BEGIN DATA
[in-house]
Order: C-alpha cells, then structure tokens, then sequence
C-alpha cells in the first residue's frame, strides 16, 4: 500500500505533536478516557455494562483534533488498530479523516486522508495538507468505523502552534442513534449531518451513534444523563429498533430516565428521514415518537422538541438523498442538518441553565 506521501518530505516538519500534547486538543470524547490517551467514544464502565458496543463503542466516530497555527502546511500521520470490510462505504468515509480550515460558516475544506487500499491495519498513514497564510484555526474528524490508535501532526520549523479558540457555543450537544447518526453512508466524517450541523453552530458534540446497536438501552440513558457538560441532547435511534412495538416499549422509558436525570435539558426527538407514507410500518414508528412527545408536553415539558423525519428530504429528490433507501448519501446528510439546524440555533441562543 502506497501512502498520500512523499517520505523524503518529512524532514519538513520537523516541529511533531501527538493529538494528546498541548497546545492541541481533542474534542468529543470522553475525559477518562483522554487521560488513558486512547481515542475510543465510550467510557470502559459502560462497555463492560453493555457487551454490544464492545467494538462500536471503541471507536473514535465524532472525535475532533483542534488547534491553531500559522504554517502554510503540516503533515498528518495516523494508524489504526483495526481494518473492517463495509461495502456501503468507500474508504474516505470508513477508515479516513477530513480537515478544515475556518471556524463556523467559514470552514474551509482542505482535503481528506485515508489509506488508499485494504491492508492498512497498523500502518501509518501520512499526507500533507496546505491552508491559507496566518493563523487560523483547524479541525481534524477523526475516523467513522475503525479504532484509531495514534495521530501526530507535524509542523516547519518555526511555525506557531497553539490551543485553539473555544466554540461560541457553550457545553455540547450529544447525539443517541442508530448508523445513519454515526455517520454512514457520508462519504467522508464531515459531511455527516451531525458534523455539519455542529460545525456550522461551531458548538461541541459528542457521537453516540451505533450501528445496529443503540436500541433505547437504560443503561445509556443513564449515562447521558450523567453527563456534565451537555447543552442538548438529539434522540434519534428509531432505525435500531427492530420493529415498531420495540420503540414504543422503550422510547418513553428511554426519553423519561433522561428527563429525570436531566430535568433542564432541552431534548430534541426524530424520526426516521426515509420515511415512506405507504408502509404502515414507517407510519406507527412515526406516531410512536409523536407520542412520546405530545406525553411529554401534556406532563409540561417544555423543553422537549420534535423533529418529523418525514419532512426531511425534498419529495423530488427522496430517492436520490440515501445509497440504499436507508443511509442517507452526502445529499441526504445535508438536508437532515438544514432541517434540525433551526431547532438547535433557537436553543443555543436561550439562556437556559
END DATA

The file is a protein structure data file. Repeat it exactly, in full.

[in-house]
Order: C-alpha cells, then structure tokens, then sequence
C-alpha cells in the first residue's frame, strides 16, 4: 500500500505533536478516557455494562483534533488498530479523516486522508495538507468505523502552534442513534449531518451513534444523563429498533430516565428521514415518537422538541438523498442538518441553565 506521501518530505516538519500534547486538543470524547490517551467514544464502565458496543463503542466516530497555527502546511500521520470490510462505504468515509480550515460558516475544506487500499491495519498513514497564510484555526474528524490508535501532526520549523479558540457555543450537544447518526453512508466524517450541523453552530458534540446497536438501552440513558457538560441532547435511534412495538416499549422509558436525570435539558426527538407514507410500518414508528412527545408536553415539558423525519428530504429528490433507501448519501446528510439546524440555533441562543 502506497501512502498520500512523499517520505523524503518529512524532514519538513520537523516541529511533531501527538493529538494528546498541548497546545492541541481533542474534542468529543470522553475525559477518562483522554487521560488513558486512547481515542475510543465510550467510557470502559459502560462497555463492560453493555457487551454490544464492545467494538462500536471503541471507536473514535465524532472525535475532533483542534488547534491553531500559522504554517502554510503540516503533515498528518495516523494508524489504526483495526481494518473492517463495509461495502456501503468507500474508504474516505470508513477508515479516513477530513480537515478544515475556518471556524463556523467559514470552514474551509482542505482535503481528506485515508489509506488508499485494504491492508492498512497498523500502518501509518501520512499526507500533507496546505491552508491559507496566518493563523487560523483547524479541525481534524477523526475516523467513522475503525479504532484509531495514534495521530501526530507535524509542523516547519518555526511555525506557531497553539490551543485553539473555544466554540461560541457553550457545553455540547450529544447525539443517541442508530448508523445513519454515526455517520454512514457520508462519504467522508464531515459531511455527516451531525458534523455539519455542529460545525456550522461551531458548538461541541459528542457521537453516540451505533450501528445496529443503540436500541433505547437504560443503561445509556443513564449515562447521558450523567453527563456534565451537555447543552442538548438529539434522540434519534428509531432505525435500531427492530420493529415498531420495540420503540414504543422503550422510547418513553428511554426519553423519561433522561428527563429525570436531566430535568433542564432541552431534548430534541426524530424520526426516521426515509420515511415512506405507504408502509404502515414507517407510519406507527412515526406516531410512536409523536407520542412520546405530545406525553411529554401534556406532563409540561417544555423543553422537549420534535423533529418529523418525514419532512426531511425534498419529495423530488427522496430517492436520490440515501445509497440504499436507508443511509442517507452526502445529499441526504445535508438536508437532515438544514432541517434540525433551526431547532438547535433557537436553543443555543436561550439562556437556559